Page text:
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A Kansas county shredded old ballots as the law required, but the sheriff wanted to save them

TOPEKA, Kan. (AP) — The most populous county in Kansas has rejected demands from the local sheriff and the state's attorney general to preserve old ballots and records longer than legally allowed, shredding materials sought for an election fraud investigation that has yet to result in any criminal charges.

Johnson County in the Kansas City area issued a statement Thursday that its election office finished Wednesday destroying ballots and other records from 2019, 2020 and 2021, under the direction of the secretary of state, the top elections official in Kansas. State law directed local election officials to shred such materials by the fall of 2022, but the Johnson County election office held off because of an investigation its local sheriff, Calvin Hayden, launched in the fall of 2021.

Hayden, a Republican, has questioned the integrity of the county’s 2020 elections even though there's been no credible evidence of significant problems and none statewide. In the summer of 2022, he also participated in a conference for a group that promotes a dubious theory that sheriffs have virtually unchecked power in their counties.

Kansas Attorney General Kris Kobach sent the county a letter in December, telling it that it should preserve the records, saying that allowing Hayden to complete his investigation would promote public confidence in elections and would be “in the interests of justice.” Kobach, also a Republican, was an early supporter of former President Donald Trump who has for years described election fraud as a serious issue. Kobach also served as secretary of state from 2011 through 2018.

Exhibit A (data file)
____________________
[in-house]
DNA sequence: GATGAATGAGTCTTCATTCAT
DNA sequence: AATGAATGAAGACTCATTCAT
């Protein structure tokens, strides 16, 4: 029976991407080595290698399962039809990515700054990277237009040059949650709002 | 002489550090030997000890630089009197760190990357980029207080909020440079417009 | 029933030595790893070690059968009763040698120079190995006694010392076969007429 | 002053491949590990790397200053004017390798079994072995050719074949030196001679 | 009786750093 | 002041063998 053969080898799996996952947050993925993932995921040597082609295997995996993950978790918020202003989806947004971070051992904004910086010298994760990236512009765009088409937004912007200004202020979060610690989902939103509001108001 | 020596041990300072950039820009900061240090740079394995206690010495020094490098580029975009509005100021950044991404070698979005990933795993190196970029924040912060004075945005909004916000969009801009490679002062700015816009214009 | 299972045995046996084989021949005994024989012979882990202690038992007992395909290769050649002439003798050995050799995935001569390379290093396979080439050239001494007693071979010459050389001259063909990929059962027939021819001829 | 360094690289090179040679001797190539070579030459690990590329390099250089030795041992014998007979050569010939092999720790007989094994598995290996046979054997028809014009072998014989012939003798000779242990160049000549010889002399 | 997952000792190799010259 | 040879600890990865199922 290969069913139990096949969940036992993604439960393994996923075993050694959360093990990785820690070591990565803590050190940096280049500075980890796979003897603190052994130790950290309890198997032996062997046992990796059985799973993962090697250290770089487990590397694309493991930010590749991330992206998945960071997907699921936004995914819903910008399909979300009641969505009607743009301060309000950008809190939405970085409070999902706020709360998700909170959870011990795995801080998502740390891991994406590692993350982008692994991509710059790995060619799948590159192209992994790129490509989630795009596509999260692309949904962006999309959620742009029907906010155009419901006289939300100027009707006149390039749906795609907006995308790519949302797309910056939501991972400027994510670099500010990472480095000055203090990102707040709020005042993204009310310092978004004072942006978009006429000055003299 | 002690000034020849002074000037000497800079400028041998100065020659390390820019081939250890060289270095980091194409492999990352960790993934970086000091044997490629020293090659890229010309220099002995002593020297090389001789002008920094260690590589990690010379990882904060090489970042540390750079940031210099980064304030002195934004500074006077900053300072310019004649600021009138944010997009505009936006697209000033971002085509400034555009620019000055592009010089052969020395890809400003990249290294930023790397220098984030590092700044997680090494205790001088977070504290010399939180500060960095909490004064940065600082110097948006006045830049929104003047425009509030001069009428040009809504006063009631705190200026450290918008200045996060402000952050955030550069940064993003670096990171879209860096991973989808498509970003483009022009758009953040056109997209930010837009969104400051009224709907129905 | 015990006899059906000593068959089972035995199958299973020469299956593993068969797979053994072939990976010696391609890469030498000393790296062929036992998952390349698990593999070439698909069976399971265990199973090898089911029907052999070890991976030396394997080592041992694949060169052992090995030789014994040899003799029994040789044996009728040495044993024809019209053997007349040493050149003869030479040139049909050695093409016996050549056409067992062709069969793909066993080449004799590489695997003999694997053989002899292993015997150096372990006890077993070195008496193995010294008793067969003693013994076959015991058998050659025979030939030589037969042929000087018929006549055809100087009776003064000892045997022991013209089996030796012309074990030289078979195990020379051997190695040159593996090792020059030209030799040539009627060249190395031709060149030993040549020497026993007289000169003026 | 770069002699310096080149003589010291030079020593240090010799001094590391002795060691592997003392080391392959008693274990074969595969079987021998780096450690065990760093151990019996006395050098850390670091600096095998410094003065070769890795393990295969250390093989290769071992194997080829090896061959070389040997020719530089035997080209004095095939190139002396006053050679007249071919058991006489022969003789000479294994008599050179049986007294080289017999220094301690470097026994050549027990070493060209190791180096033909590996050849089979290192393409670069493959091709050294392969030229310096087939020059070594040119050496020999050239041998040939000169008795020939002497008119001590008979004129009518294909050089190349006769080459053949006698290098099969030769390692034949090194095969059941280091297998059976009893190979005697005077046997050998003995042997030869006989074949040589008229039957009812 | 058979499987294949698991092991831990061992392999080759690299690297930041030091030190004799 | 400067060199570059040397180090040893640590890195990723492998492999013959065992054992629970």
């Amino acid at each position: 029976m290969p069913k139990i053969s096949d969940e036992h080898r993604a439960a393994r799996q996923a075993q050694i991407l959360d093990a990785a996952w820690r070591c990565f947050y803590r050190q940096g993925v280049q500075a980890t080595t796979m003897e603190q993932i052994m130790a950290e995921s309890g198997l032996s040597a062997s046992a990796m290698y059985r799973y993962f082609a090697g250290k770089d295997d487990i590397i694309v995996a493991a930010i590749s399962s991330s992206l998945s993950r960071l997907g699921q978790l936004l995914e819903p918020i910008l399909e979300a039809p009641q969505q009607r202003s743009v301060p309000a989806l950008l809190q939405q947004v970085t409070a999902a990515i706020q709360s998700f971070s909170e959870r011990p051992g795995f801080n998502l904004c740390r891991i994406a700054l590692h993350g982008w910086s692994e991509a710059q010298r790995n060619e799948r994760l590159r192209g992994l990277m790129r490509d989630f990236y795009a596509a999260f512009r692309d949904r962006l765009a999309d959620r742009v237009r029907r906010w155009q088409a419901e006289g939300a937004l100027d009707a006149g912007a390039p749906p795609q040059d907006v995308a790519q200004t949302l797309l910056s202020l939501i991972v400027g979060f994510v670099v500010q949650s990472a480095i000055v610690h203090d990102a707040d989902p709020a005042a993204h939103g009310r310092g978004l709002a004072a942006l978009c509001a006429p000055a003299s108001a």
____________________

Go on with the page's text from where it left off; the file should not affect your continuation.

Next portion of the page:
But the county's brief statement said that its election office did the required shredding in the presence of a bipartisan team of observers and “in compliance with Kansas statute.” Kansas Secretary of State Scott Schwab's office said in a statement that there was no legal barrier to the destruction of the materials.

“All 105 Kansas counties are now in compliance with state law regarding ballot retention and destruction,” the statement said. “Legal compliance has always been a priority for the Secretary of State’s office.”

Schwab also is a Republican but he has strongly defended the integrity of Kansas elections, receiving criticism from lawmakers and others who've embraced baseless election conspiracy theories.

Hayden has said he received scores of tips about potential irregularities starting in the fall of 2021, and his office said in December that the investigation was still ongoing. He did not have an immediate comment Thursday, though his office said he planned to respond.

Kobach's office also did not immediately respond to an email seeking comment.

Hayden is elected independently from the county commission. Under Kansas law, the secretary of state appoints election commissioners in each of the state's four most populous counties, and Schwab appointed Johnson County Election Commissioner Fred Sherman.

Andy Hyland, a spokesperson for the county, said that after December, it had not heard further about the old ballots and records from either Hayden or Kobach.

Kansas law requires election officials to destroy the ballots for local elections after six months unless a result still is being contested. Ballots in state and national elections must be destroyed after 22 months. Under those rules, all ballots for 2020 and 2021 were to be destroyed as of September 2022.

But baseless conspiracy theories have circulated widely among Republicans since the 2020 elections and prompted the GOP-controlled state Legislature to tighten election laws in the name of restoring public confidence.

Trump also continues to falsely claim that he won the 2020 election, and Hayden has said he began to question the previously solidly Republican county’s elections when Trump lost there. The county’s politics have become more Democratic over time — in part because of some suburban voters’ distaste for Trump.

While secretary of state, Kobach served as the vice chairman of a short-lived Trump presidential commission on election fraud. He also championed tough voter ID laws, one of which required new voters to show papers documenting their U.S. citizenship when registering and was struck down by the federal courts.

John Hanna, The Associated Press